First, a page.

Did Paris influence your view on fashion?
I love the city and is very different to London but I wouldn’t say it changed my view on fashion… I think my label is very London cause is where I feel at home. The brand is quite eclectic and mixes textures and colours. I don’t think the label would be the same in any other city.
How you feel about the London street style?
I was recently thinking how well people dress in London… I think Paris and Milan is more about the glamour and dressing very chic 24/7 while I think that here is more about mixing everything up and finding your own style. I would definitely say that a London woman knows how to put an outfit together.
What kind of woman you have in mind when you design?
Myself! (laughs) is probably where it starts I would say…. I consider what I or maybe one of my friends would wear but then I start thinking about the Olivia Rubin customer, and how they have progressed from only an edgy kind of woman to a more broaden audience like I got chance to see at London Fashion Weekend, women of all ages and sizes choosing a piece and style it to fit them.
Many celebrities have worn your designs… who else you would like to represent your brand?
I love Cheryl Cole and she was one of the firsts to wear an Olivia Rubin so I achieved that quite early on… I love Fearne Cotton I know I’ve dressed her quite a lot but she actually loves the collection and is such a lovely person… basically I like when the person I’m dressing LIKES the collection. When you dress a celebrity what rewards me the most is their reaction to the piece and to the brand.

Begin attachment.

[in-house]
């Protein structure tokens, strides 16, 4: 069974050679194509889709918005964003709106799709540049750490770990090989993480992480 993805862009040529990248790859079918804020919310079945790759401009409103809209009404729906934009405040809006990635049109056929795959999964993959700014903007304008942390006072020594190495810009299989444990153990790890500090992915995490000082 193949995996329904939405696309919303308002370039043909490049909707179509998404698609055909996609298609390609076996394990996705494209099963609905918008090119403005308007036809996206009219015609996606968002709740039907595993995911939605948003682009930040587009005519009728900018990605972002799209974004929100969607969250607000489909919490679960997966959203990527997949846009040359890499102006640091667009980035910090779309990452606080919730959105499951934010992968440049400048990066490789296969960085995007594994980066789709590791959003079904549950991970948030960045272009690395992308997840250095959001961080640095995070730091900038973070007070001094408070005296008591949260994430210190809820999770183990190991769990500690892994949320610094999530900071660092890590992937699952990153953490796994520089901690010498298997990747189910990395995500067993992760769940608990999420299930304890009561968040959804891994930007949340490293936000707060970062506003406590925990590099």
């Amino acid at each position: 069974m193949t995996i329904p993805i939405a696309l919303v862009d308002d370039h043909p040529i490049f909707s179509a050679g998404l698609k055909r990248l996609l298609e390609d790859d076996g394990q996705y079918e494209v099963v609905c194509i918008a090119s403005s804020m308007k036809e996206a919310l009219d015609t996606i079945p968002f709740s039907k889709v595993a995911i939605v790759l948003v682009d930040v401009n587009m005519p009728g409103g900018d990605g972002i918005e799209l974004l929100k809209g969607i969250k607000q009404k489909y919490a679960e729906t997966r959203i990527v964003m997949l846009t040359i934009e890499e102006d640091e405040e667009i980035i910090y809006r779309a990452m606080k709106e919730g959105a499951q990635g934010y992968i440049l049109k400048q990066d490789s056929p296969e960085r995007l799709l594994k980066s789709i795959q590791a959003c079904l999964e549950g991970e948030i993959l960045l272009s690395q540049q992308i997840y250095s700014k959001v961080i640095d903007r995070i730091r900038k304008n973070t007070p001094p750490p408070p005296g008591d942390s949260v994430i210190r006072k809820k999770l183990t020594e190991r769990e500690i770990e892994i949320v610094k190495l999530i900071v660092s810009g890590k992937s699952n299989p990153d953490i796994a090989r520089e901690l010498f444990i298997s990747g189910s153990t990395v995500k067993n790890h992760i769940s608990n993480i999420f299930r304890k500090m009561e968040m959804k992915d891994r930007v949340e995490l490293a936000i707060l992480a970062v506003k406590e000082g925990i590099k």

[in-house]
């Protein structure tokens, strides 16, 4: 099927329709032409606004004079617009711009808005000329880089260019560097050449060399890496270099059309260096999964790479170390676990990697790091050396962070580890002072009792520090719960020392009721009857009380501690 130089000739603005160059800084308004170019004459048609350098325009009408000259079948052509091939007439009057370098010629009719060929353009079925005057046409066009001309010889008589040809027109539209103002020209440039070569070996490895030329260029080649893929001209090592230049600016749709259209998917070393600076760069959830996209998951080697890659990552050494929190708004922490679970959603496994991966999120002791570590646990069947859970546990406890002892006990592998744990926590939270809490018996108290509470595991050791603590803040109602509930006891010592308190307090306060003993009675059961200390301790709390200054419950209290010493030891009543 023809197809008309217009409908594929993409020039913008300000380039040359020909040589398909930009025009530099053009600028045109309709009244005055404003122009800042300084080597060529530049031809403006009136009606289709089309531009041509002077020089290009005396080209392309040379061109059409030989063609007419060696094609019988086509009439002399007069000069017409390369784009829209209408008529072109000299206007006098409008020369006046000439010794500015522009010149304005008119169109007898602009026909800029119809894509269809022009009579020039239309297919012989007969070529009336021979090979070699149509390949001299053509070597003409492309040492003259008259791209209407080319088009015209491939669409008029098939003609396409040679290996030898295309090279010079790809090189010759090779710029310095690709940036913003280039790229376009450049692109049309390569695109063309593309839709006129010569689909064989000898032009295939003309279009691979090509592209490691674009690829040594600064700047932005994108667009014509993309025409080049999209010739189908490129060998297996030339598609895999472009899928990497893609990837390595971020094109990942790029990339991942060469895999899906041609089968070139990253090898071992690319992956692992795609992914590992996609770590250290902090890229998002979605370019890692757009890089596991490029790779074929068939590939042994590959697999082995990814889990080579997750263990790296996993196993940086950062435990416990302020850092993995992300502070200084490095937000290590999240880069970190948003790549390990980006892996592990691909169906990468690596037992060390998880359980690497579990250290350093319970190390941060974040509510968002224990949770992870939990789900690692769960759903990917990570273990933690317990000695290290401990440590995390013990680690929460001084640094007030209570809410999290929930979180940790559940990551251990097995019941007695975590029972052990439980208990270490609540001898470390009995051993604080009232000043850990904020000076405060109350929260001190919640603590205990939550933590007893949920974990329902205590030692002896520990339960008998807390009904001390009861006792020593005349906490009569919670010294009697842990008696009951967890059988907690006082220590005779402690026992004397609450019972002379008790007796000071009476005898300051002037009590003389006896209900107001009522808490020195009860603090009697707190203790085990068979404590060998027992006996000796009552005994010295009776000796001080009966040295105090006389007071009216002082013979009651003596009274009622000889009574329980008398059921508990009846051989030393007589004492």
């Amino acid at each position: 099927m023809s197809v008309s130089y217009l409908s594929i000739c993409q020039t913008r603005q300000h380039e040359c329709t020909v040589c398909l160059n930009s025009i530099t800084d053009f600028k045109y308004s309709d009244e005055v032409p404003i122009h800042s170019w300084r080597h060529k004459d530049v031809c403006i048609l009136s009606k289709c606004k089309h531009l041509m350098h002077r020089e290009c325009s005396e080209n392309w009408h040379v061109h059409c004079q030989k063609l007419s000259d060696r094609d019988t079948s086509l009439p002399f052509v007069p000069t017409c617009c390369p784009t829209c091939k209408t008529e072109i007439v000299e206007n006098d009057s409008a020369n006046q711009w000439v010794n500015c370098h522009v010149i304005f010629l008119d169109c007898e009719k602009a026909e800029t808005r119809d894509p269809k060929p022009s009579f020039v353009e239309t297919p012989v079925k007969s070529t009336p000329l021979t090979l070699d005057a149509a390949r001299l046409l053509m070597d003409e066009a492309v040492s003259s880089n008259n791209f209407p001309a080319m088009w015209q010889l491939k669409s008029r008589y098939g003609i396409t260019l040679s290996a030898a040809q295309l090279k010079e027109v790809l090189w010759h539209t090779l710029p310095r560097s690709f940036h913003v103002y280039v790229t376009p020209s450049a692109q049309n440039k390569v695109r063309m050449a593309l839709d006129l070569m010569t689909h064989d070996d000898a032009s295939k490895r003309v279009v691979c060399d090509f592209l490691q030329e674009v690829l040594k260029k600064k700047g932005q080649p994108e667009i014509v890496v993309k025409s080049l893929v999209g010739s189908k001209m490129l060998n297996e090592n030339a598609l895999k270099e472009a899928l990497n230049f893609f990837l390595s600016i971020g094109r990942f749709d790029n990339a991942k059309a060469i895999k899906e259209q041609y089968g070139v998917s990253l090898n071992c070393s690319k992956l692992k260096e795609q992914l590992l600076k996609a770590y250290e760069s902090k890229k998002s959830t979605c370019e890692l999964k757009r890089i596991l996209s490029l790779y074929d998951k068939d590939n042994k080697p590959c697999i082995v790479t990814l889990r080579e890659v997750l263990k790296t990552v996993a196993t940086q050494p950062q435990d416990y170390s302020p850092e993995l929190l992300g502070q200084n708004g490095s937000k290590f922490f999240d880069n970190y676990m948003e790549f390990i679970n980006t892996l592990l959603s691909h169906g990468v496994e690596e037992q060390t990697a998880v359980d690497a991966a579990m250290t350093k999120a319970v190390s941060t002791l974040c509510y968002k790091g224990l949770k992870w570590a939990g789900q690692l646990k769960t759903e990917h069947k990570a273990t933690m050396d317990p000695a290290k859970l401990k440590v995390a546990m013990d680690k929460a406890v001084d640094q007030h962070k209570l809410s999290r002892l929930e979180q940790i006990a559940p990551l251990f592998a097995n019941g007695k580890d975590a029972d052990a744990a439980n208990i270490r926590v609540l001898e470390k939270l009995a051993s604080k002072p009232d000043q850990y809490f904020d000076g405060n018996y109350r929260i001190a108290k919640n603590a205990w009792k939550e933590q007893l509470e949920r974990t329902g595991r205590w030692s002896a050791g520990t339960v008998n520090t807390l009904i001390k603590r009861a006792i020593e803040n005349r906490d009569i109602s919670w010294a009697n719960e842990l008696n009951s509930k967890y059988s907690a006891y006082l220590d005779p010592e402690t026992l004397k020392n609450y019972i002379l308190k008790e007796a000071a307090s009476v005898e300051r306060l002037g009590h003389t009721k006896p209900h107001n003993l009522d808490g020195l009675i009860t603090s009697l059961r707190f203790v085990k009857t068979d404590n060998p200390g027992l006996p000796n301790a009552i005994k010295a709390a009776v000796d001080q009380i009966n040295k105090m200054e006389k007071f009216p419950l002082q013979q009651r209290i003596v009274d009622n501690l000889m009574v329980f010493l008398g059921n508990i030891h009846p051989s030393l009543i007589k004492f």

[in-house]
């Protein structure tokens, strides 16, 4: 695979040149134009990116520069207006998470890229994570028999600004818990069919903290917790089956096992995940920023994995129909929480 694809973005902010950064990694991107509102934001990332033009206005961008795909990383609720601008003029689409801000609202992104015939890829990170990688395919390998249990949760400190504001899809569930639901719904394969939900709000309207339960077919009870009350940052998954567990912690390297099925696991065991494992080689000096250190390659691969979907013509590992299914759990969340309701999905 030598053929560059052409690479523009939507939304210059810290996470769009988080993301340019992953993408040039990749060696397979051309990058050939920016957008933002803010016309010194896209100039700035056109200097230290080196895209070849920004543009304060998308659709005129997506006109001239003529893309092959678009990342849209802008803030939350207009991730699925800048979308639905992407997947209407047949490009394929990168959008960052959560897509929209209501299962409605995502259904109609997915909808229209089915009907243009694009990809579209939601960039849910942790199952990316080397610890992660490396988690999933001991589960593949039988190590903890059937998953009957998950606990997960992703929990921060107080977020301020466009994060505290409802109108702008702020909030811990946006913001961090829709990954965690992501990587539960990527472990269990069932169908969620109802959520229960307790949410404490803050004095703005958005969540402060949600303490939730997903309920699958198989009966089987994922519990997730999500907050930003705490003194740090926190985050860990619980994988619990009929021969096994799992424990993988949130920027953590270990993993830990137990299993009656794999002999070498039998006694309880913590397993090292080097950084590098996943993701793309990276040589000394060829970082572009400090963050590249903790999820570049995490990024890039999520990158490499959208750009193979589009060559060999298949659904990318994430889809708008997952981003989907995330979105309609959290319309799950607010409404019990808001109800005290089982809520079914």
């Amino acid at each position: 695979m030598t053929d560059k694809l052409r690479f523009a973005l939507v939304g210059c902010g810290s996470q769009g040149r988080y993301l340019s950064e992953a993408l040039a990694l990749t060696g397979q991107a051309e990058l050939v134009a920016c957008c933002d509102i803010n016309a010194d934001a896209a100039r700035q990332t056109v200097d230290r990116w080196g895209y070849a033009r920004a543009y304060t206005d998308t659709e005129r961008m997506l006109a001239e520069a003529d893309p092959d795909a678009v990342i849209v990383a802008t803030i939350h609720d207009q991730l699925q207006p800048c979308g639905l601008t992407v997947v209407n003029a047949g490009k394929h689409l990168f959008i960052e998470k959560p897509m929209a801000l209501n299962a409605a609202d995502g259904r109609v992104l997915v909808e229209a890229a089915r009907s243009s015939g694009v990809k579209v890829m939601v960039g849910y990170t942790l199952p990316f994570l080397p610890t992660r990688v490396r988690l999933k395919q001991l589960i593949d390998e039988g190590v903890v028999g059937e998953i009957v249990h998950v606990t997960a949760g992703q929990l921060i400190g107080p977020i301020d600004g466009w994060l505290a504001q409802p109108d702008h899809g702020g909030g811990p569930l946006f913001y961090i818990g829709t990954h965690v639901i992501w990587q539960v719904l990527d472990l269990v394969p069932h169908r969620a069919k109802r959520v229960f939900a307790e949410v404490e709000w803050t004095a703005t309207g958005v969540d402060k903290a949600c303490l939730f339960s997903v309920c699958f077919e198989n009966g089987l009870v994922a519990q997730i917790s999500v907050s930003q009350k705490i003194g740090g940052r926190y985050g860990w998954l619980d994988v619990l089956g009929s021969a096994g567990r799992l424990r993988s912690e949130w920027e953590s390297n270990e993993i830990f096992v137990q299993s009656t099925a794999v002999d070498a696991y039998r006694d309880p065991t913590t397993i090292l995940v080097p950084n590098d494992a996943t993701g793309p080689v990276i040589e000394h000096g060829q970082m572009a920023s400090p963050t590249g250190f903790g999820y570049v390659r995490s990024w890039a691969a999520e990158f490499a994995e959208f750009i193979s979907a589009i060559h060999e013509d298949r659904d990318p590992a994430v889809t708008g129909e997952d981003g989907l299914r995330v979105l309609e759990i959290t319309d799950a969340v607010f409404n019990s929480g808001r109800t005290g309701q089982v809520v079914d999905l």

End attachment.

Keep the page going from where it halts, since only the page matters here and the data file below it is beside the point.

You launched a diffusion line since early stages of your career. Do you think this is the way forward for all designers?
I started doing diffusion lines when I was in my 2nd season with ASOS and I liked the reaction to that, how much it can help you to reach a different audience and reach people that your label maybe didn’t reach before. I don’t think it has to do with price but mostly with doing a line with a more commercial edge, I genuinely wanted to create something that will reflect the label but has a wider appeal and also it has given me the chance to create contacts and open my label to a bigger audience. I’m not always a fun of diffusion lines because many times I see designers giving up quality or giving up their main traits for a cheaper price, while in my case I think the soul of the label remains throughout all my collections.
What do you think of high street fashion?
I love it. I think is great! I’m not into going to ONE shop only cause that doesn’t give much identity, but I like mixing contemporary houses like Sandro for example with elements of high street… is important in this times to consider that people can’t pay and arm and a leg for clothing and I keep that in mind when pricing my pieces, I meant at the end of the day labels like myself are in a way competing with high street.